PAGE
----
Tank Maintenance Turns Deadly

Tuesday, December 4, 2012 @ 05:12 PM gHale


A foreman with the Bellwood, IL-based Phoenix Industrial Cleaning company fell to his death into a chemical storage tank at the Sunnyside Corp. in Wheeling, IL, Thursday.

Bernardo Martinez, 37, of Cicero, IL, died when he was cleaning near an opening at the top of a tank before falling into the chemical “slime” at the bottom of the structure, said Wheeling fire chief the fire chief Keith MacIsaac. The fire chief was unsure whether the unknown man fell accidentally or ended up overcome by fumes emitted by the chemical contents of the tank.

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“He meant a lot to our company and was loved and respected,” said Phoenix General Manager Jeff MacNerland. “He was one of our top producers and will be sorely missed.”

The man was part of a two-person cleaning crew contracted by Sunnyside, and a second man was at the scene of the accident when firefighters arrived.

Martinez was found lying face down in methylene chloride, officials said. The liquid chemical goes in industrial operations such as paint stripping, pharmaceutical manufacturing, metal cleaning and adhesives manufacturing.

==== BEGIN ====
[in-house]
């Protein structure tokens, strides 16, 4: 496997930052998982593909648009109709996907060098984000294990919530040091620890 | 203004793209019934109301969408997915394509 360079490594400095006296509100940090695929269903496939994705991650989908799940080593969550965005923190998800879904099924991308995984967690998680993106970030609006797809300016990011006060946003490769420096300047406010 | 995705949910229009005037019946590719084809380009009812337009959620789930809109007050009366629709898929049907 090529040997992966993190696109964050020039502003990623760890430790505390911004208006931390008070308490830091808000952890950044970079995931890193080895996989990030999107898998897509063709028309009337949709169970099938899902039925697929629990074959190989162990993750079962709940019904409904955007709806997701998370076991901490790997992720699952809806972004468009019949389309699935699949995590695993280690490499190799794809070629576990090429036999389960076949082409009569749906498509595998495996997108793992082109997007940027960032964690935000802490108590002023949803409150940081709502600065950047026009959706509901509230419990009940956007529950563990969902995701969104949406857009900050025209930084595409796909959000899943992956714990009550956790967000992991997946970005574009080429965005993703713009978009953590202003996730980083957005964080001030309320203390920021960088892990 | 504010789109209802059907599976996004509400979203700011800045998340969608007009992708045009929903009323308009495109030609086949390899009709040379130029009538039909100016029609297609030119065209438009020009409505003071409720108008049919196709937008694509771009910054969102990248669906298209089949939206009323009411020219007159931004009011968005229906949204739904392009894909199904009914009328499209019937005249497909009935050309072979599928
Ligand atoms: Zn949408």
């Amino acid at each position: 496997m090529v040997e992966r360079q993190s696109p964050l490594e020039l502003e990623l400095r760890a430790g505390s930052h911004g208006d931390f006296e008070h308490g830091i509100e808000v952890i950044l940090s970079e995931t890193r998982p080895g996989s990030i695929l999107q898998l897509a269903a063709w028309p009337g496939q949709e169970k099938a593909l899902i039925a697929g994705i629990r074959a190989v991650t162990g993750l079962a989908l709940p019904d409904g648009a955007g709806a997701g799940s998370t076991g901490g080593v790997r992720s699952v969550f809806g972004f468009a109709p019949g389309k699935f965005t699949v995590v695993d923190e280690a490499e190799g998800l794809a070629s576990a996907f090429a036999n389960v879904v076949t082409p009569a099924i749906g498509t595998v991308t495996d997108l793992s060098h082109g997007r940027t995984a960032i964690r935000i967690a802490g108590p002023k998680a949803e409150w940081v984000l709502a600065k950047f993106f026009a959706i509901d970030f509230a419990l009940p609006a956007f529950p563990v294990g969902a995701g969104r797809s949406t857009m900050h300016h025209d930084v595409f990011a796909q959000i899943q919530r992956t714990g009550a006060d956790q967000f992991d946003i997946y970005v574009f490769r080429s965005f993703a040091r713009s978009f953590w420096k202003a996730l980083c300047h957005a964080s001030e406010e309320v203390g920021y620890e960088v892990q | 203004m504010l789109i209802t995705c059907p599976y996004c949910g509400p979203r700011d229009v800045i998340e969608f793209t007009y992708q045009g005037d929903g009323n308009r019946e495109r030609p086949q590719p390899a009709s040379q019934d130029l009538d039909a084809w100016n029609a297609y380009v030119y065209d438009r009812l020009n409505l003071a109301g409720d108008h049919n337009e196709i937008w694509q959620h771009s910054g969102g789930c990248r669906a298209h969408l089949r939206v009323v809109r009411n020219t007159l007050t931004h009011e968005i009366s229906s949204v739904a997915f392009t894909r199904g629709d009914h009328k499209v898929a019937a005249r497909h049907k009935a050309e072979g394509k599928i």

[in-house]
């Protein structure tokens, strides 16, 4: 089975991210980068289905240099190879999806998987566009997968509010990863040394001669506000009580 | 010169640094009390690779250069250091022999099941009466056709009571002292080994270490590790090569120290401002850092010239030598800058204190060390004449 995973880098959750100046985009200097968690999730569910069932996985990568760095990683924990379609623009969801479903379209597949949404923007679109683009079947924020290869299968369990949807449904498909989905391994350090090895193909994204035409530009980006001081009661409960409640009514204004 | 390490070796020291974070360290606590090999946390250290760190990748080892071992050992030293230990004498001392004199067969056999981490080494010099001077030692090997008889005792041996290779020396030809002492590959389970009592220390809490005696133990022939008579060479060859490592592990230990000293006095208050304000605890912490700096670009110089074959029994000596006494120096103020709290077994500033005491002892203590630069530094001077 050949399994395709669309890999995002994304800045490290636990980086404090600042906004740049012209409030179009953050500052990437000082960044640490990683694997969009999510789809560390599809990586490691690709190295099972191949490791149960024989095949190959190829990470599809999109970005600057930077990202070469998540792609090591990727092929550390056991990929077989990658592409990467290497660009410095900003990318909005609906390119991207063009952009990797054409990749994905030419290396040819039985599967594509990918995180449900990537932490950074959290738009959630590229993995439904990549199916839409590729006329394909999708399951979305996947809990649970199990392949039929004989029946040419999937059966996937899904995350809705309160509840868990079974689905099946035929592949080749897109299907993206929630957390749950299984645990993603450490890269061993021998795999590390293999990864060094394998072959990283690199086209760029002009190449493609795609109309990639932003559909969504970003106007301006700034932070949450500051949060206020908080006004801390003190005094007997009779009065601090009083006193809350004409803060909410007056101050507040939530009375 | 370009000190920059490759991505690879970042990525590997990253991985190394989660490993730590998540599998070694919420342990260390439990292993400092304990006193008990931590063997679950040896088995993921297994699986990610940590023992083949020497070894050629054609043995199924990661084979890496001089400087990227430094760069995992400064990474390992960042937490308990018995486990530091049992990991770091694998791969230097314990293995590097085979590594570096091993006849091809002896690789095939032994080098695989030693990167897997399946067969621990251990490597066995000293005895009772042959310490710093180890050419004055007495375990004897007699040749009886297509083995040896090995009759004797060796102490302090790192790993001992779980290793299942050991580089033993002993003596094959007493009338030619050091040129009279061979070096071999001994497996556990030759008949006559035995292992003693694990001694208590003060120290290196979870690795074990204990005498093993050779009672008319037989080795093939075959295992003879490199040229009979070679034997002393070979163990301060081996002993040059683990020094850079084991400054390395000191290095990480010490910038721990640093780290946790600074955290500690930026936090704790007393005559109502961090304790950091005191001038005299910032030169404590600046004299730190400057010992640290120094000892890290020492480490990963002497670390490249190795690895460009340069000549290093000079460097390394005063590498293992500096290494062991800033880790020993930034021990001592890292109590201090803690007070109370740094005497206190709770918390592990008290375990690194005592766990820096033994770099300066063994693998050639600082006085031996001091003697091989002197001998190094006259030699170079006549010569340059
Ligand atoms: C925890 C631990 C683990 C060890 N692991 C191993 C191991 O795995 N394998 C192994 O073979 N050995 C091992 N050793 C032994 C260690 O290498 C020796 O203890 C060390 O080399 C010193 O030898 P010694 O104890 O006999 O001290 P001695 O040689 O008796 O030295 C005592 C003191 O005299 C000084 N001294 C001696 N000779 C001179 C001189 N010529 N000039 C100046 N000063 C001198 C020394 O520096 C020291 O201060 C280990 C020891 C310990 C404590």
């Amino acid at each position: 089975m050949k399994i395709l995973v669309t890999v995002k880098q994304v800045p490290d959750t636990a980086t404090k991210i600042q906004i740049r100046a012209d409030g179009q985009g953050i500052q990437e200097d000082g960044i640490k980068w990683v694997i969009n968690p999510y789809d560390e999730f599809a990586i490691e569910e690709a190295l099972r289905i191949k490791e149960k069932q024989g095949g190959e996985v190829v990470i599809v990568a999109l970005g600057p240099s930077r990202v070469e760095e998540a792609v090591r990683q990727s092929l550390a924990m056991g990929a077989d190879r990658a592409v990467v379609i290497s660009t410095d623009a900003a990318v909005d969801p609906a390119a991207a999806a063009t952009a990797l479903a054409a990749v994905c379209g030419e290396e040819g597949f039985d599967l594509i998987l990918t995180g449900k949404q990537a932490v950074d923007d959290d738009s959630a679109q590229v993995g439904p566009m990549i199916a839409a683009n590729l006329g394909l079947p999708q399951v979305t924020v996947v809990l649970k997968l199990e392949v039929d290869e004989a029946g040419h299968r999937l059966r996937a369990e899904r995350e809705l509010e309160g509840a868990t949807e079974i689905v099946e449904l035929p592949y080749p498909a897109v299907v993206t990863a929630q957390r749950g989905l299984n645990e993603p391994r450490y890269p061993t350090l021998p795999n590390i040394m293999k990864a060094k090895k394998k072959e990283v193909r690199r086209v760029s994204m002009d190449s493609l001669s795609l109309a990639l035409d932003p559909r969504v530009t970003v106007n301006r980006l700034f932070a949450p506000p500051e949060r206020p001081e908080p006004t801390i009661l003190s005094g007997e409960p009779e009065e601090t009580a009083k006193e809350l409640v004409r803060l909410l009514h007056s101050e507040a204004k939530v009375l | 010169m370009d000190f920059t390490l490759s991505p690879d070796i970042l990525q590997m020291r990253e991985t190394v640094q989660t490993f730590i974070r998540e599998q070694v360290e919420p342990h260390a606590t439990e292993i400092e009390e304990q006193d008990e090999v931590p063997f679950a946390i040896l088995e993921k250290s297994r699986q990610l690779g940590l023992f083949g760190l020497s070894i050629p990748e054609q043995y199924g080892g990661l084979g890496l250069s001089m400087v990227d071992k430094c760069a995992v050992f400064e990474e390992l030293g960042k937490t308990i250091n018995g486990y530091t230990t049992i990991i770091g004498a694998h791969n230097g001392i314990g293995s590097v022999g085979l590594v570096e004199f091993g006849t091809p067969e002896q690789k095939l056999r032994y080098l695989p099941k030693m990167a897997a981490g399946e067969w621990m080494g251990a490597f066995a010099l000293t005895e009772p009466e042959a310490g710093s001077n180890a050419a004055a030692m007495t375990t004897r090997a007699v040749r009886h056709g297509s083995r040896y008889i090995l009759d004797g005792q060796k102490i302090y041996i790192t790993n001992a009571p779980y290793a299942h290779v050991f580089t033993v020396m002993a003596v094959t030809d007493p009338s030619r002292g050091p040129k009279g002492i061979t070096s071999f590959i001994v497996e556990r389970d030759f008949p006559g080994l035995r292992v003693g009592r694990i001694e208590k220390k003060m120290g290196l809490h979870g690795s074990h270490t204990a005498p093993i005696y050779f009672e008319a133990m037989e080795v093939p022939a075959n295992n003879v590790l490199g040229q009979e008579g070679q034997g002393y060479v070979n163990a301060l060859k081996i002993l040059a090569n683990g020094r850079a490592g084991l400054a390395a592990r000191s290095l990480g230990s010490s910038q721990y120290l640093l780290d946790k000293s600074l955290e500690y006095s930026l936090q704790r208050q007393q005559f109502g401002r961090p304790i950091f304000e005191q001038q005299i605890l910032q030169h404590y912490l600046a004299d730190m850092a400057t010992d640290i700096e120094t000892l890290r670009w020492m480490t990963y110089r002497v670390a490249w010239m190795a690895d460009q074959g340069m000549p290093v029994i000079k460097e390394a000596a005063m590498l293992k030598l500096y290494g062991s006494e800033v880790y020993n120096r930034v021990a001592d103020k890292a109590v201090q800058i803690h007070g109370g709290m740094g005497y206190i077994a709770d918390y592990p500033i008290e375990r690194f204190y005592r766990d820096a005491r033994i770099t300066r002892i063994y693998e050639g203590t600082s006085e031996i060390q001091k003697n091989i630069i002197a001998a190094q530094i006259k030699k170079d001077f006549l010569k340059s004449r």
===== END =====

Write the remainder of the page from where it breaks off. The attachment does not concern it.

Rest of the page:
The 6,000 gallon tank, measures 50 feet high by 28 feet wide, officials said.

MacIsaac said it was clear to first responders they would not have to rescue Martinez, who they found at the bottom of the tank. An oxygen meter used to measure conditions in the tank determined the bottom of the structure contained only 12 percent oxygen and the fire chief said the man could not have survived prolonged exposure to those conditions.

“There was not much we could do to save this individual,” MacIsaac said. “So our operation became making sure no one else got injured or killed.”

Hazardous material technicians and highly specialized firefighters trained to work in dangerous conditions then conducted a successful recovery operation to remove Martinez from the bottom of the tank, the fire chief said.

Recovery personnel and the victim had to go through a decontamination process after exiting the tank to remove possibly dangerous, residual chemicals, MacIsaac said.

The fire chief said the Occupational Safety and Health Administration will take over the investigation of the death.

Sunnyside makes wood care products, paint removers, thinners and solvents, according to its website.



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